The Grant Park Neighborhood Association and nearby residents filed an appeal Friday aimed at undoing plans for a proposed 19-acre retail redevelopment that connects to the Atlanta Beltline.
They want to reverse the city planning office’s approval of the plan by Atlanta-based Fuqua Development, which includes several parking lots and a 155,000 square-foot big-box retail store. Opponents are concerned Fuqua may sign Walmart as a future tenant.
“Many, many people in Atlanta are very excited about the Beltline, and the proposed development will set an absolutely horrible precedent,” Lauren Rocereta, Grant Park Neighborhood Association president, said in an email. “We have a lot to do, and we’ll do everything we possibly can to preserve the spirit and intent of the Beltline.”
The appeal is part of a two-track fight against the development. On Thursday, the Atlanta Zoning Review Board approved legislation to change the zoning for the Glenwood Avenue site. If the city council approves, the area will be rezoned from heavy industrial to high-density residential with some commercial, which supporters say is closer to the Beltline’s master plan.
That rezoning would only affect future development plans. However, if the community opponents’ appeal succeeds, Fuqua could be forced to resubmit its plan. And if the zoning change also is approved, the plan would have to be modified, said David Marmins, a lawyer for the neighborhood association.
The appeal hearing is slated for October 10 before the city’s Board of Zoning Adjustment.
“We’re for growth, we’re for development in Atlanta, but we’re not in favor of this type of growth,” said Marmins. “Instead of creating a live-work-play environment that would be consistent with Grant Park and Glenwood Park, this would create a huge barrier.”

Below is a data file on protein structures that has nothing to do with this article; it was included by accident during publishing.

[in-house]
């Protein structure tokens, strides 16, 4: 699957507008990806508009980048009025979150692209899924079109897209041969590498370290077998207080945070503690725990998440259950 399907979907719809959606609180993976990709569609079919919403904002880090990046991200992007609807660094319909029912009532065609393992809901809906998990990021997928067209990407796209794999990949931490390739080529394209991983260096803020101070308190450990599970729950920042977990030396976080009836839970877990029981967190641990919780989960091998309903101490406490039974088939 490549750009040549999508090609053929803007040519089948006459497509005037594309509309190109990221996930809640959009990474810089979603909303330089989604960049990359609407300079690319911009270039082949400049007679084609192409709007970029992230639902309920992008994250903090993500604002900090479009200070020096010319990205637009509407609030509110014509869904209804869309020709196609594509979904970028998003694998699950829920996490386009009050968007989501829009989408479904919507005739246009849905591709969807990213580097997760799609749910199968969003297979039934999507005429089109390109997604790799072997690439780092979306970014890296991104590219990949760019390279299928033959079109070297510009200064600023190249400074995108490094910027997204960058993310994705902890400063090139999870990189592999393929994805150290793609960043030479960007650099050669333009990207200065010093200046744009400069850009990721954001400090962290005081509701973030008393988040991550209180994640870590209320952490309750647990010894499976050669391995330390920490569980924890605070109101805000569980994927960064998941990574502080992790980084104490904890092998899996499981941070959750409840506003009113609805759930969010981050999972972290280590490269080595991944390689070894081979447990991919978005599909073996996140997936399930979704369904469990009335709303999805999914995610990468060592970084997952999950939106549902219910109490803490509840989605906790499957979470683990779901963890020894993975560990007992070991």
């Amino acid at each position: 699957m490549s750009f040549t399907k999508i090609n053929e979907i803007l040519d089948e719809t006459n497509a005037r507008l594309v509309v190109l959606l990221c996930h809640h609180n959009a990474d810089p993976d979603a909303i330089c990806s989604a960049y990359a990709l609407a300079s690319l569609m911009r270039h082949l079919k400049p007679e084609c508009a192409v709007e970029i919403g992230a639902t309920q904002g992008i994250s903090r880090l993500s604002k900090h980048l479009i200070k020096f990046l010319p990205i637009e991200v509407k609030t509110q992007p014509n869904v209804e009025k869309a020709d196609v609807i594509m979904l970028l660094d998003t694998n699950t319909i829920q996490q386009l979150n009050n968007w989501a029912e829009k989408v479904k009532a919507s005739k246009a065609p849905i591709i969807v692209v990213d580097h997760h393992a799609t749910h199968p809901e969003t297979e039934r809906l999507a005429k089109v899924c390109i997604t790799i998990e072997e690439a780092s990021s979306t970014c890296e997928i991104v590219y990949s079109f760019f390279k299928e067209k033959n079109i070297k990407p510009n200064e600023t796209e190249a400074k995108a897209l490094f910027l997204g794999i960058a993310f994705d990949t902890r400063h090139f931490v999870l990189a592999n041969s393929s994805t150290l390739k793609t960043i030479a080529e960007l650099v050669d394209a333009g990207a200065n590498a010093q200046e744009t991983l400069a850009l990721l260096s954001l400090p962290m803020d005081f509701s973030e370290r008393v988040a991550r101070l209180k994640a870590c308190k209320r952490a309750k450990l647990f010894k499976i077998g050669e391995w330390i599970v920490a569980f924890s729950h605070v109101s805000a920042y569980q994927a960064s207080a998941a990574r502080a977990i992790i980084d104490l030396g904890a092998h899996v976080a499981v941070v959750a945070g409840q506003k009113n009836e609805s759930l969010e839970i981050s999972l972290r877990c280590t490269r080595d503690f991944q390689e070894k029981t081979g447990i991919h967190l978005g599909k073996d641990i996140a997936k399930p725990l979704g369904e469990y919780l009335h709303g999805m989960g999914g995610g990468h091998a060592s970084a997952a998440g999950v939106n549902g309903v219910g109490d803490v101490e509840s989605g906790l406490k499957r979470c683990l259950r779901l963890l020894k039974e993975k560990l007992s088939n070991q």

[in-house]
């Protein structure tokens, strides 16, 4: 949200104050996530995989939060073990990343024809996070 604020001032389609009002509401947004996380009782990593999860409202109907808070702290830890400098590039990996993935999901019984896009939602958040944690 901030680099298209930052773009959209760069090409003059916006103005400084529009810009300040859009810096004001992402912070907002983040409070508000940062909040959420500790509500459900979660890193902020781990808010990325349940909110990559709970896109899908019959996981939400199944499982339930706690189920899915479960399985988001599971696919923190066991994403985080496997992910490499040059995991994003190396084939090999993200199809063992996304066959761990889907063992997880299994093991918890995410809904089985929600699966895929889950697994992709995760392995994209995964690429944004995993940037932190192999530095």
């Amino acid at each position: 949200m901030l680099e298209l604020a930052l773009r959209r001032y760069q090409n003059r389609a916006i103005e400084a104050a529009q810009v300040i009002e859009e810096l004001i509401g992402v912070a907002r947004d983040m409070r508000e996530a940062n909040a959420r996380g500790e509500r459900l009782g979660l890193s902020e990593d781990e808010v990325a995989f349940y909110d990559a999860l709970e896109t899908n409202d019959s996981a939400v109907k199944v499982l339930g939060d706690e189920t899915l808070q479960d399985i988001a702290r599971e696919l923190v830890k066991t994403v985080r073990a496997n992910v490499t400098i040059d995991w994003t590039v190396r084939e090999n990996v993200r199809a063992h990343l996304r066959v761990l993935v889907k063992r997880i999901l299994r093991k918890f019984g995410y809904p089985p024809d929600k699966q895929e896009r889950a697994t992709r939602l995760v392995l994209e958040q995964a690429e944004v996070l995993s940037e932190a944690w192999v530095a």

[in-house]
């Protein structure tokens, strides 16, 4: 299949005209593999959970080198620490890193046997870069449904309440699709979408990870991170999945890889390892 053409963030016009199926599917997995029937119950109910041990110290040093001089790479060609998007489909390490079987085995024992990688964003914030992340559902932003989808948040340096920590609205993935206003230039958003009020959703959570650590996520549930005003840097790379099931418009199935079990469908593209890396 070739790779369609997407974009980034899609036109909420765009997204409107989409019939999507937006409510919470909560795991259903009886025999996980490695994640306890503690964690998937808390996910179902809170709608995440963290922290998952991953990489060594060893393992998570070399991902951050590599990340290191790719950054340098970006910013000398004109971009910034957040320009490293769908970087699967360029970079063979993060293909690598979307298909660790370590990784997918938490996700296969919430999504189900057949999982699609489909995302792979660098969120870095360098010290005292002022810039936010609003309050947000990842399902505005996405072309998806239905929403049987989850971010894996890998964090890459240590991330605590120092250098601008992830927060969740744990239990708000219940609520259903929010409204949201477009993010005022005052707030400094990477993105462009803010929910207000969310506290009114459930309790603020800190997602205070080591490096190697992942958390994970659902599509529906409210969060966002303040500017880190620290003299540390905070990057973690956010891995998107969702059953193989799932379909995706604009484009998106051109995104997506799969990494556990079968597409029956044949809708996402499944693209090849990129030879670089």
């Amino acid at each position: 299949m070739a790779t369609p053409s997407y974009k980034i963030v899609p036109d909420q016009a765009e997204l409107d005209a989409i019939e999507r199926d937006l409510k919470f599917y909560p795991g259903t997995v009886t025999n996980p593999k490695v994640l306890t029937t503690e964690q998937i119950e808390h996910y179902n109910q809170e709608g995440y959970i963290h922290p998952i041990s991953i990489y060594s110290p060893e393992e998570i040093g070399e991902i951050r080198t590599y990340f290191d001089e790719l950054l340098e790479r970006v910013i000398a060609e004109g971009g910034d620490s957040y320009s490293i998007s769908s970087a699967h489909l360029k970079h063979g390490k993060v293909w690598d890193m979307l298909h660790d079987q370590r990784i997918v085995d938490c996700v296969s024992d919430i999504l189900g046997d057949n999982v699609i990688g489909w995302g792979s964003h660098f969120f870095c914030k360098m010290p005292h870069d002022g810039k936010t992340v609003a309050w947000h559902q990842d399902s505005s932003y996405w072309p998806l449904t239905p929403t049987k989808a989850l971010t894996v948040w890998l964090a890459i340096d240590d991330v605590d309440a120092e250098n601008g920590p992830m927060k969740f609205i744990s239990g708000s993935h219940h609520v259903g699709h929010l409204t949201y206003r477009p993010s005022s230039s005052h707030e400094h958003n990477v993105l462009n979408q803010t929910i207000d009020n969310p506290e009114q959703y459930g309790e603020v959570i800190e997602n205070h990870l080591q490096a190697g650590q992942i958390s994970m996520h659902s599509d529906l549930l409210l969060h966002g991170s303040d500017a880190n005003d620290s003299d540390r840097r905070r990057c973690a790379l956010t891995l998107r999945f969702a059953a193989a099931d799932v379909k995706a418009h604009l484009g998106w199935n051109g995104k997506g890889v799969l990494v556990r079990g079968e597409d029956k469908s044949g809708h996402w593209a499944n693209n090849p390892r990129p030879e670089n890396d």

Concrete supply company Lafarge has owned the contested property for more than a decade. Lafarge will keep fighting the rezoning, said its attorney, Doug Dillard.
“The (rezoning) legislation creates a nonconformity use for our property, which is a taking of a valuable property right,” he said. “It could very well damage us significantly. You can’t retroactively take away somebody’s property rights after they have already been approved.”
The Fuqua development is in basic compliance with Beltline master plan, Dillard said, noting it includes lights, streetscapes, and an extension of the Beltline trail. Fuqua has already obtained a demolotion permit, and is expected to obtain building permit soon.
More than 600 area residents attended the Zoning Board hearing at City Hall in support of the zoning change — the highest turnout in more than 30 years, a city offical managing the crowds said.
“I am pleased with all of the neighbors that came out in support,” said city council member Carla Smith, who sponsored the zoning change. “I have the best people and the best neighborhoods.”
Opponents of the Fuqua plan will continue the fight if the battle moves to court, said Chris Kazakos, a Grant Park resident. “We’ve won the battle, but the war is far from over.”